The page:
Engagement in agricultural work is associated with reduced leisure time among Agta hunter-gatherers

Mark Dyble*, Jack Thorley, Abigail E. Page, Daniel Smith, Andrea Bamberg Migliano

*Corresponding author for this work

Research output: Contribution to journalLetter (Academic Journal)peer-review

26 Citations (Scopus)
221 Downloads (Pure)


A long-standing hypothesis suggests that the transition from hunting and gathering to agriculture results in people working harder, spending more time engaged in subsistence activities and having less leisure time1,2. However, tests of this hypothesis are obscured by comparing between populations that vary in ecology and social organization, as well as subsistence3–6. Here we test this hypothesis by examining adult time allocation among the Agta—a population of small-scale hunter-gatherers from the northern Philippines who are increasingly engaged in agriculture and other non-foraging work. We find that individuals in camps engaging more in non-foraging work spend more time involved in out-of-camp work and have substantially less leisure time. This difference is largely driven by changes in the time allocation of women, who spend substantially more time engaged in out-of-camp work in more agricultural camps. Our results support the hypothesis that hunting and gathering allows a significant amount of leisure time, and that this is lost as communities adopt small-scale agriculture.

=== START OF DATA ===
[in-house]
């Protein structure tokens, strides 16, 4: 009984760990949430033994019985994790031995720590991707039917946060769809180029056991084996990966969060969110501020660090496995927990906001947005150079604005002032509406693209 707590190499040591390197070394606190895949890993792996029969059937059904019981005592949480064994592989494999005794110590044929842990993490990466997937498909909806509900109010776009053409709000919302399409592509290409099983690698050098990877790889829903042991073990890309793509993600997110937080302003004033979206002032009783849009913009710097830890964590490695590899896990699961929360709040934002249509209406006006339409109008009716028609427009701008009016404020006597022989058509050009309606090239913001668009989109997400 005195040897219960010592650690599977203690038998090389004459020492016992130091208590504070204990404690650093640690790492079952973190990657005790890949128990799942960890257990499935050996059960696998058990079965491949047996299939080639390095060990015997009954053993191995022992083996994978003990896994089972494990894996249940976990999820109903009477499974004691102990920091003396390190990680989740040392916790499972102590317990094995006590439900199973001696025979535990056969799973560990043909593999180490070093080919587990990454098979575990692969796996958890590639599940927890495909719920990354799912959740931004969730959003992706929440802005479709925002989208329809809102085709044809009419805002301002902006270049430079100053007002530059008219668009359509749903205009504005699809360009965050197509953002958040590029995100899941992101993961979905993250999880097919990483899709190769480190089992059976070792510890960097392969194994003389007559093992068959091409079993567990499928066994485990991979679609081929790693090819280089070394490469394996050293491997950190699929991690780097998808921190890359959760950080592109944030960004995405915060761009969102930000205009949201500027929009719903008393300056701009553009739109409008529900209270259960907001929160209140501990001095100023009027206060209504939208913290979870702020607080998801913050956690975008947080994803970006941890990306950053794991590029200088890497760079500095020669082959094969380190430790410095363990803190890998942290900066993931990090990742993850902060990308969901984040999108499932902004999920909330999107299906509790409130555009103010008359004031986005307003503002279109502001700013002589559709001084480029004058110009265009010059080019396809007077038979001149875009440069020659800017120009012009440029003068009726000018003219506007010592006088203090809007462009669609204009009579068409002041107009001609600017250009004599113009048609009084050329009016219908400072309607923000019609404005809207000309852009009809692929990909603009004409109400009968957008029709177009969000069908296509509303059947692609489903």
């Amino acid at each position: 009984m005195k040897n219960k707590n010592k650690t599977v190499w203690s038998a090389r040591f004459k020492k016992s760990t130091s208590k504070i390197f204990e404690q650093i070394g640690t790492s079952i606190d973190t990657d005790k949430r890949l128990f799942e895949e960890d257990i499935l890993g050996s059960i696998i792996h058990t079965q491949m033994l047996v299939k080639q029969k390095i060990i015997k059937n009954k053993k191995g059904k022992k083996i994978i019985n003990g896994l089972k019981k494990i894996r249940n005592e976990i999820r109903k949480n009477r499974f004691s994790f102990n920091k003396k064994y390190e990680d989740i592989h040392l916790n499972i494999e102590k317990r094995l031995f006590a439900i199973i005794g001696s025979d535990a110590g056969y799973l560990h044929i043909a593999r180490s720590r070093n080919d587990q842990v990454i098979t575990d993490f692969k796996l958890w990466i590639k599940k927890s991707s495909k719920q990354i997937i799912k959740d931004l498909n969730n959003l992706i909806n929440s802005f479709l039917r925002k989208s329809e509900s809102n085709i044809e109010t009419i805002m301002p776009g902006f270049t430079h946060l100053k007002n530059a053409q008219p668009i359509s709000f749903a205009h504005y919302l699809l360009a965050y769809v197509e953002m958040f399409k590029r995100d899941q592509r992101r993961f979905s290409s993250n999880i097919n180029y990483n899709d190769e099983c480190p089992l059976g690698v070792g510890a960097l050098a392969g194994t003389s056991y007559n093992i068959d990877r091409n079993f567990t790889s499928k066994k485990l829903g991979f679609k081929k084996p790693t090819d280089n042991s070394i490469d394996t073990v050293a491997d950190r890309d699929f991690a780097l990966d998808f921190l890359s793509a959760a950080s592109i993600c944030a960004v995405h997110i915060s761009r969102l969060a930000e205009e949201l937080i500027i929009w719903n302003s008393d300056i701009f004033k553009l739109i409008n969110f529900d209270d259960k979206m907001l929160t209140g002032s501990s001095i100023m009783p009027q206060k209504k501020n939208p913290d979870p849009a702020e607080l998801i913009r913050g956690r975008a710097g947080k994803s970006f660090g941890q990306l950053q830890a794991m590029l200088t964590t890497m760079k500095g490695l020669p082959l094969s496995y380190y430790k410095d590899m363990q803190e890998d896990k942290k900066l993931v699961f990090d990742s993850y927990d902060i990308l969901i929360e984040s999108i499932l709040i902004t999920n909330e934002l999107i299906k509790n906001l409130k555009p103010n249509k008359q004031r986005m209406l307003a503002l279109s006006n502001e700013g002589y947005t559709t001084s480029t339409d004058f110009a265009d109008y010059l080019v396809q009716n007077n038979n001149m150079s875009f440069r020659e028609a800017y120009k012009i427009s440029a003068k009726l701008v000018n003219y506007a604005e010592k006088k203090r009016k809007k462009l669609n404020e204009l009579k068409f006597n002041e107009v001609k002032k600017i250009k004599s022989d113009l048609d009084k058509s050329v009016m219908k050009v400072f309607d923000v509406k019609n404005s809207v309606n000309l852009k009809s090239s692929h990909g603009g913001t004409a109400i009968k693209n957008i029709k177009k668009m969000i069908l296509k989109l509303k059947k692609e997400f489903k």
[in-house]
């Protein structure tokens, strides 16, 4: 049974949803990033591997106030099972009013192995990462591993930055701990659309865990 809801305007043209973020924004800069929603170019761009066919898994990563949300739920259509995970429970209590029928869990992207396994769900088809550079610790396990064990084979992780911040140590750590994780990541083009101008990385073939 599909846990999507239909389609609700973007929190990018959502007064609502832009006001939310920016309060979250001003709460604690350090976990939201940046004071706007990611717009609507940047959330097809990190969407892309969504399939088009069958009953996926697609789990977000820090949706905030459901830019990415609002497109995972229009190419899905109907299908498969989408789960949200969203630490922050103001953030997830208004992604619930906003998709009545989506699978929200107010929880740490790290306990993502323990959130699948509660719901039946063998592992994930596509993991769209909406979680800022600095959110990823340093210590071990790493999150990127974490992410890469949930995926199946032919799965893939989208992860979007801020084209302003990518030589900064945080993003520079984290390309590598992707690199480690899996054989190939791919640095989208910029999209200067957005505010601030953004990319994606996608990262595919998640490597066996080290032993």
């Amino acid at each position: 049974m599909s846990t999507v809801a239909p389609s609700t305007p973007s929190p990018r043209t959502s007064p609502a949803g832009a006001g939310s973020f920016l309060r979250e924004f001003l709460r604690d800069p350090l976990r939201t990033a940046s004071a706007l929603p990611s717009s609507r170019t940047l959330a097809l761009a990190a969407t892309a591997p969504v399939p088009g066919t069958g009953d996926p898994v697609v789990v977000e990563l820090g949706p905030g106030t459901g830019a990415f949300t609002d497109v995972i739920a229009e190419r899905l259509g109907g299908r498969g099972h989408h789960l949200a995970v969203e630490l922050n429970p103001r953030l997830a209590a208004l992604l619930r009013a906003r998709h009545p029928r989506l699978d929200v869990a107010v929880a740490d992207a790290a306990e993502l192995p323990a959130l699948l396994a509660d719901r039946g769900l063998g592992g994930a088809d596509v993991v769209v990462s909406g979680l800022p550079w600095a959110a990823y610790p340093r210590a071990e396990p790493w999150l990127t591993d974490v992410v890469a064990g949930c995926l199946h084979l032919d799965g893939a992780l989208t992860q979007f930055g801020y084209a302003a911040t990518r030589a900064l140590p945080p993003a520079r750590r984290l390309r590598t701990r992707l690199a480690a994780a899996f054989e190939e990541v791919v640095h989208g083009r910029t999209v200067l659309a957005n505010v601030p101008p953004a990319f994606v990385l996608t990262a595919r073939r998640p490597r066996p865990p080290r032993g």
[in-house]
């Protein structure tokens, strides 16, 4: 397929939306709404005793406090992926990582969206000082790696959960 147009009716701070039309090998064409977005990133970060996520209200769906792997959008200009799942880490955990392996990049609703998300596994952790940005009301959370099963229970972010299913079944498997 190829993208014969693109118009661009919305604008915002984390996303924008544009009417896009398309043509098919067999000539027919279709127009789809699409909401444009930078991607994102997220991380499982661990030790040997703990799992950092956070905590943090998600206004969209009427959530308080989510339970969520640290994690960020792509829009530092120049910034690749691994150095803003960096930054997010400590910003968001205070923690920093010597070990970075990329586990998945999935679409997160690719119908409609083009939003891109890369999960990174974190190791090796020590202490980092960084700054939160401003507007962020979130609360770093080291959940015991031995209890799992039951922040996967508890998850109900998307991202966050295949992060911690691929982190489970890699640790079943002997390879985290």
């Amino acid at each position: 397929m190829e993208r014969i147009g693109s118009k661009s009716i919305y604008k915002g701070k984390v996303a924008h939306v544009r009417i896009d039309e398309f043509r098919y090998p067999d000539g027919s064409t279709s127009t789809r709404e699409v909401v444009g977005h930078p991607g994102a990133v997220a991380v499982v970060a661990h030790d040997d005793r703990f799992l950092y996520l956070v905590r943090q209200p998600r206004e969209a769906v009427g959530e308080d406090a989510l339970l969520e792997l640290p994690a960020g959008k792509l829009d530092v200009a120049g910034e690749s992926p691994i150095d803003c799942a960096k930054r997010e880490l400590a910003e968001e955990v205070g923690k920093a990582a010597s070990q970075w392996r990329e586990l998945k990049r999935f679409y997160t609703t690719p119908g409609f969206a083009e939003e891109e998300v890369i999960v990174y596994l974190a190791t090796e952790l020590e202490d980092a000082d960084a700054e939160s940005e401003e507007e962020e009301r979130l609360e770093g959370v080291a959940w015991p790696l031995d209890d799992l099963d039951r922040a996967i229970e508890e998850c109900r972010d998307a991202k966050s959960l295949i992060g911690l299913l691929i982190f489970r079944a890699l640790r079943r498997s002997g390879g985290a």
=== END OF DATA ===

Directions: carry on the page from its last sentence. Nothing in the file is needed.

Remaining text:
Original languageEnglish
Pages (from-to)792 - 796
Number of pages7
JournalNature Human Behaviour
Early online date20 May 2019
Publication statusPublished - 1 Aug 2019


  • Archaeology
  • Biological anthropology
  • Social anthropology


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